An article for the Cathedral Times by Dean Sam Candler
This year, “9/11” falls upon a Sunday. For most of us, the memory of September 11, 2001, still evokes shock, sadness, vulnerability, and even defensiveness. It was the day, of course, that terrorists commandeered commercial airplanes to destroy American lives and attack American life. Like many churches around the world on this Sunday, we will offer special prayers and remembrances for the lives lost in that tragedy.
However, I also want to use this Sunday, and this fall, to address two questions: What is it, really, that we, the Church, offer the world? And what is it, really, that we, as Christians, offer the world?
The general answer is that we all have different gifts; and, thus, we offer those different gifts to the world. Those of us who are bankers offer that gift to the world. Some of us are politicians and elected leaders. Some of us are salespeople. Some are soldiers. Some of us write, or read, or care for children. Every profession, every job, can be a vocation—something we have actually been called by God to offer the world.
The same can be said for churches. Churches—communities of faith—vary in the way we physically serve the world. Some churches have food pantries for the hungry. Some have medical services. Some offer classes and hope. Some provide local farmers markets. Not all churches offer every possible ministry.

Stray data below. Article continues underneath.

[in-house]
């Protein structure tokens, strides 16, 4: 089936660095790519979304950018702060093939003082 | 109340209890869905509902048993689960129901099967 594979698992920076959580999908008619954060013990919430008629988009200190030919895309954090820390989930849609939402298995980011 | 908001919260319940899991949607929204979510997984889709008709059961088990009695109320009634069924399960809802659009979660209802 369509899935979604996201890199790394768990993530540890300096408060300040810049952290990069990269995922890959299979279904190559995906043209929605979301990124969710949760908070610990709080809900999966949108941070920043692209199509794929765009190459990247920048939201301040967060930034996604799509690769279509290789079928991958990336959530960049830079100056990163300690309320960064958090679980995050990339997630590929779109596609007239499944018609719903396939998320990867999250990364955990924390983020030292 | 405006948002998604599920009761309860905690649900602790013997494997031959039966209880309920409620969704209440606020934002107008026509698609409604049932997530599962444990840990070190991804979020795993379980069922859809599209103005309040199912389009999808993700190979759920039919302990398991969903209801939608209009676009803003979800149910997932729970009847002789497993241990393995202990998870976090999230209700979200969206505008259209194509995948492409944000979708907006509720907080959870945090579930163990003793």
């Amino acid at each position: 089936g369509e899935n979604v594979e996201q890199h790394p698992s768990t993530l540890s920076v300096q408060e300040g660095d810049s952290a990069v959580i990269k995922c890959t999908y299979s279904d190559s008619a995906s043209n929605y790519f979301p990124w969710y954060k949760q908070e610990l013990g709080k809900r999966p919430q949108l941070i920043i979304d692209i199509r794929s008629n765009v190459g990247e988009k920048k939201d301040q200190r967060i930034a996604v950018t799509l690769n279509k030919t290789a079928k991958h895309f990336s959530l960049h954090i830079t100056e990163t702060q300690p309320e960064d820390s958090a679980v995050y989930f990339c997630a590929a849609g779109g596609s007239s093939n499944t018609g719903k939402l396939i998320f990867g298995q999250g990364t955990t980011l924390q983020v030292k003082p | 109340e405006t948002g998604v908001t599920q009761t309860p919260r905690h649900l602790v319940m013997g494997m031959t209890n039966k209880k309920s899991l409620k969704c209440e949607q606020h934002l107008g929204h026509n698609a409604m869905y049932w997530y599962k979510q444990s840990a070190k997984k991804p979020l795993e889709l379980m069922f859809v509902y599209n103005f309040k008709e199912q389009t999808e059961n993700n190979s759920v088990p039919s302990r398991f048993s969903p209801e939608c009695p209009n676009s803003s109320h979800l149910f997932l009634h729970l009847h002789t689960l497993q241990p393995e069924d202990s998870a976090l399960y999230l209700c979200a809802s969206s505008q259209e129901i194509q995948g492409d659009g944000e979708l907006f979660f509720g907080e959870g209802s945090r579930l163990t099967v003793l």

However, there is one activity which all Christians, and all churches, do have in common. This is the activity that I want to focus on in the Dean’s Forum throughout the fall. The activity is prayer.
Each of us, no matter what our gifts and talents are, is called to pray. Indeed, we are not merely called to pray. Prayer is probably part of our inner being. We are inspired to pray. We are pulled into prayer. We crave prayer. We are aware that something inside us drives us to prayer.
Still, prayer comes difficultly for most of us, too. Sometimes, the thought of prayer makes us feel guilty, as if we are not praying enough, or as if we are praying all wrong. We become frustrated or bored with trying to continue something that we are not good at.
Along with the horrifying images I recall from September 11, 2001, I also remember an overwhelming one. I remember the hundreds and thousands of people who flocked to churches, within hours of the tragedy. Here at the Cathedral of St. Philip, we had quickly organized a prayer service for 12 noon that very day, and hundreds were here, including people who hadn’t been to church in years.
This Sunday in the Dean’s Forum, at 10:10 am, I will begin a teaching series on prayer: that activity which all Christians have in common, no matter what our other gifts are. We will define prayer, discuss prayer, wrestle with prayer. And, I will use the Book of Common Prayer as a tool that can transport us into deeper forms of prayer, no matter how experienced, or inexperienced, we think we are in that activity.
Prayer. It is our personal entrance into holiness, and into peace. It is also the way we serve the world in its deepest need.